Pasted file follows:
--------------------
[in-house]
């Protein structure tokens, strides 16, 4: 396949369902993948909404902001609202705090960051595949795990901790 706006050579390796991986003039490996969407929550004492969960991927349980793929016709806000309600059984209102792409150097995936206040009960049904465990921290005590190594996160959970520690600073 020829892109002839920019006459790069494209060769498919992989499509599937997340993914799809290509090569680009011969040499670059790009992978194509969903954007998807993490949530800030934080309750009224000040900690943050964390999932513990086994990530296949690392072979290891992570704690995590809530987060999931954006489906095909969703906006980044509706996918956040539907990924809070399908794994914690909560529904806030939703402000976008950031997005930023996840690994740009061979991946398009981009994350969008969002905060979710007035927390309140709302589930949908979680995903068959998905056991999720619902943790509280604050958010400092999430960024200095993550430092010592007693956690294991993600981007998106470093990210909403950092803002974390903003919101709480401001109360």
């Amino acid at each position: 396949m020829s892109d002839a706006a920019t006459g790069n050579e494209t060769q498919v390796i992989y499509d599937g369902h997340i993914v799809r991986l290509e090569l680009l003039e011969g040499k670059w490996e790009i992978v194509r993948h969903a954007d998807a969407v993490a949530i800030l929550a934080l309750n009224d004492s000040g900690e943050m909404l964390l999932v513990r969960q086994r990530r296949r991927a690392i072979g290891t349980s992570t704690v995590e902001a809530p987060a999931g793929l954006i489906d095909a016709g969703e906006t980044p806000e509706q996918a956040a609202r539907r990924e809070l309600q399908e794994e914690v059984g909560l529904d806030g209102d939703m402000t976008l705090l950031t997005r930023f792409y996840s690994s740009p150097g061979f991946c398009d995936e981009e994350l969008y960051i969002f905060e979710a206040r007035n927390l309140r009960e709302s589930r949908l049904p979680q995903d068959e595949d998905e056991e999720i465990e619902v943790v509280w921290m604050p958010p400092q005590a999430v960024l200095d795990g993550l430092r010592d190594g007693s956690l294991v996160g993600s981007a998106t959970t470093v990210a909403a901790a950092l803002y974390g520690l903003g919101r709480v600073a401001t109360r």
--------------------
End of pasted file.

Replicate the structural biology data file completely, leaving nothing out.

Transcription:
[in-house]
């Protein structure tokens, strides 16, 4: 396949369902993948909404902001609202705090960051595949795990901790 706006050579390796991986003039490996969407929550004492969960991927349980793929016709806000309600059984209102792409150097995936206040009960049904465990921290005590190594996160959970520690600073 020829892109002839920019006459790069494209060769498919992989499509599937997340993914799809290509090569680009011969040499670059790009992978194509969903954007998807993490949530800030934080309750009224000040900690943050964390999932513990086994990530296949690392072979290891992570704690995590809530987060999931954006489906095909969703906006980044509706996918956040539907990924809070399908794994914690909560529904806030939703402000976008950031997005930023996840690994740009061979991946398009981009994350969008969002905060979710007035927390309140709302589930949908979680995903068959998905056991999720619902943790509280604050958010400092999430960024200095993550430092010592007693956690294991993600981007998106470093990210909403950092803002974390903003919101709480401001109360």
């Amino acid at each position: 396949m020829s892109d002839a706006a920019t006459g790069n050579e494209t060769q498919v390796i992989y499509d599937g369902h997340i993914v799809r991986l290509e090569l680009l003039e011969g040499k670059w490996e790009i992978v194509r993948h969903a954007d998807a969407v993490a949530i800030l929550a934080l309750n009224d004492s000040g900690e943050m909404l964390l999932v513990r969960q086994r990530r296949r991927a690392i072979g290891t349980s992570t704690v995590e902001a809530p987060a999931g793929l954006i489906d095909a016709g969703e906006t980044p806000e509706q996918a956040a609202r539907r990924e809070l309600q399908e794994e914690v059984g909560l529904d806030g209102d939703m402000t976008l705090l950031t997005r930023f792409y996840s690994s740009p150097g061979f991946c398009d995936e981009e994350l969008y960051i969002f905060e979710a206040r007035n927390l309140r009960e709302s589930r949908l049904p979680q995903d068959e595949d998905e056991e999720i465990e619902v943790v509280w921290m604050p958010p400092q005590a999430v960024l200095d795990g993550l430092r010592d190594g007693s956690l294991v996160g993600s981007a998106t959970t470093v990210a909403a901790a950092l803002y974390g520690l903003g919101r709480v600073a401001t109360r």